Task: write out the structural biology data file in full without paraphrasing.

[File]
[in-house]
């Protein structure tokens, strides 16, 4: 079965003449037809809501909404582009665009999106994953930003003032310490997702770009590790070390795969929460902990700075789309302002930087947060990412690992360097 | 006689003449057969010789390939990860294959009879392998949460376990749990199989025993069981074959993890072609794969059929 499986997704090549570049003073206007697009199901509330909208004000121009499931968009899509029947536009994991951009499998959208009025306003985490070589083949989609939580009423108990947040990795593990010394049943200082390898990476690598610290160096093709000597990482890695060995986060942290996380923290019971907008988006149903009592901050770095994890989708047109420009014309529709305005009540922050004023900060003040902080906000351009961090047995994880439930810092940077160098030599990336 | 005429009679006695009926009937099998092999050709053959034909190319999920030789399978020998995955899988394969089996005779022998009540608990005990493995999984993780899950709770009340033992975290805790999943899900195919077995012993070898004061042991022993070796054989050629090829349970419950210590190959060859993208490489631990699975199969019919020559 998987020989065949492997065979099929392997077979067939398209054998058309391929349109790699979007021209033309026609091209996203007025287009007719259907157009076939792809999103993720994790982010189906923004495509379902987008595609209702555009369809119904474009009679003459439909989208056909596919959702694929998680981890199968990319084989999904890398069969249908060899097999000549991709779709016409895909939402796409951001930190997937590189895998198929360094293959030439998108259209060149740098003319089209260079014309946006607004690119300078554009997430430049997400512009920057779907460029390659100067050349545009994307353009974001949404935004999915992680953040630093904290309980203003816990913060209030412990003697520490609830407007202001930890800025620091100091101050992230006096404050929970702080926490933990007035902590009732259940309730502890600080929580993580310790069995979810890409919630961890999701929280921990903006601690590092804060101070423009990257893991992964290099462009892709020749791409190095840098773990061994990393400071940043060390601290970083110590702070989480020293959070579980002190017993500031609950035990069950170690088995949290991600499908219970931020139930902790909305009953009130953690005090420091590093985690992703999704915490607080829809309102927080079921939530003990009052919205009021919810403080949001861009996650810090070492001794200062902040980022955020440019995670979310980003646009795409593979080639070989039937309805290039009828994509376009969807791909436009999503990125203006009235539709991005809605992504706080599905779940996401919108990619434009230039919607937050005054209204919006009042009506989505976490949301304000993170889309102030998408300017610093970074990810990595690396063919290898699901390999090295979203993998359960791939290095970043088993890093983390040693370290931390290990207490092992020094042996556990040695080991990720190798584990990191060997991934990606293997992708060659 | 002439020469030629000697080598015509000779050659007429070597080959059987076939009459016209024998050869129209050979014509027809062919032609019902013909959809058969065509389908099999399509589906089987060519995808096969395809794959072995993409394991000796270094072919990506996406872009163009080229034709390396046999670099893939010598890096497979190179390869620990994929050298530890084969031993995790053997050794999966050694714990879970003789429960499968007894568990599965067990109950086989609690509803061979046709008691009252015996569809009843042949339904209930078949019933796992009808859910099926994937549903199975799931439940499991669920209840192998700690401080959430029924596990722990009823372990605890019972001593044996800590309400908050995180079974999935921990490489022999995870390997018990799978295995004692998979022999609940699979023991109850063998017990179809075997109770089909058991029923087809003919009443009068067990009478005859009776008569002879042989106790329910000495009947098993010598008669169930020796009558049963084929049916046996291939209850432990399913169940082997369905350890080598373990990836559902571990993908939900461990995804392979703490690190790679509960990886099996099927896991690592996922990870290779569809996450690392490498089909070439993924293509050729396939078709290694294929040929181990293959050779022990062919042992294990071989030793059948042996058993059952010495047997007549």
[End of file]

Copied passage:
[in-house]
């Protein structure tokens, strides 16, 4: 079965003449037809809501909404582009665009999106994953930003003032310490997702770009590790070390795969929460902990700075789309302002930087947060990412690992360097 | 006689003449057969010789390939990860294959009879392998949460376990749990199989025993069981074959993890072609794969059929 499986997704090549570049003073206007697009199901509330909208004000121009499931968009899509029947536009994991951009499998959208009025306003985490070589083949989609939580009423108990947040990795593990010394049943200082390898990476690598610290160096093709000597990482890695060995986060942290996380923290019971907008988006149903009592901050770095994890989708047109420009014309529709305005009540922050004023900060003040902080906000351009961090047995994880439930810092940077160098030599990336 | 005429009679006695009926009937099998092999050709053959034909190319999920030789399978020998995955899988394969089996005779022998009540608990005990493995999984993780899950709770009340033992975290805790999943899900195919077995012993070898004061042991022993070796054989050629090829349970419950210590190959060859993208490489631990699975199969019919020559 998987020989065949492997065979099929392997077979067939398209054998058309391929349109790699979007021209033309026609091209996203007025287009007719259907157009076939792809999103993720994790982010189906923004495509379902987008595609209702555009369809119904474009009679003459439909989208056909596919959702694929998680981890199968990319084989999904890398069969249908060899097999000549991709779709016409895909939402796409951001930190997937590189895998198929360094293959030439998108259209060149740098003319089209260079014309946006607004690119300078554009997430430049997400512009920057779907460029390659100067050349545009994307353009974001949404935004999915992680953040630093904290309980203003816990913060209030412990003697520490609830407007202001930890800025620091100091101050992230006096404050929970702080926490933990007035902590009732259940309730502890600080929580993580310790069995979810890409919630961890999701929280921990903006601690590092804060101070423009990257893991992964290099462009892709020749791409190095840098773990061994990393400071940043060390601290970083110590702070989480020293959070579980002190017993500031609950035990069950170690088995949290991600499908219970931020139930902790909305009953009130953690005090420091590093985690992703999704915490607080829809309102927080079921939530003990009052919205009021919810403080949001861009996650810090070492001794200062902040980022955020440019995670979310980003646009795409593979080639070989039937309805290039009828994509376009969807791909436009999503990125203006009235539709991005809605992504706080599905779940996401919108990619434009230039919607937050005054209204919006009042009506989505976490949301304000993170889309102030998408300017610093970074990810990595690396063919290898699901390999090295979203993998359960791939290095970043088993890093983390040693370290931390290990207490092992020094042996556990040695080991990720190798584990990191060997991934990606293997992708060659 | 002439020469030629000697080598015509000779050659007429070597080959059987076939009459016209024998050869129209050979014509027809062919032609019902013909959809058969065509389908099999399509589906089987060519995808096969395809794959072995993409394991000796270094072919990506996406872009163009080229034709390396046999670099893939010598890096497979190179390869620990994929050298530890084969031993995790053997050794999966050694714990879970003789429960499968007894568990599965067990109950086989609690509803061979046709008691009252015996569809009843042949339904209930078949019933796992009808859910099926994937549903199975799931439940499991669920209840192998700690401080959430029924596990722990009823372990605890019972001593044996800590309400908050995180079974999935921990490489022999995870390997018990799978295995004692998979022999609940699979023991109850063998017990179809075997109770089909058991029923087809003919009443009068067990009478005859009776008569002879042989106790329910000495009947098993010598008669169930020796009558049963084929049916046996291939209850432990399913169940082997369905350890080598373990990836559902571990993908939900461990995804392979703490690190790679509960990886099996099927896991690592996922990870290779569809996450690392490498089909070439993924293509050729396939078709290694294929040929181990293959050779022990062919042992294990071989030793059948042996058993059952010495047997007549």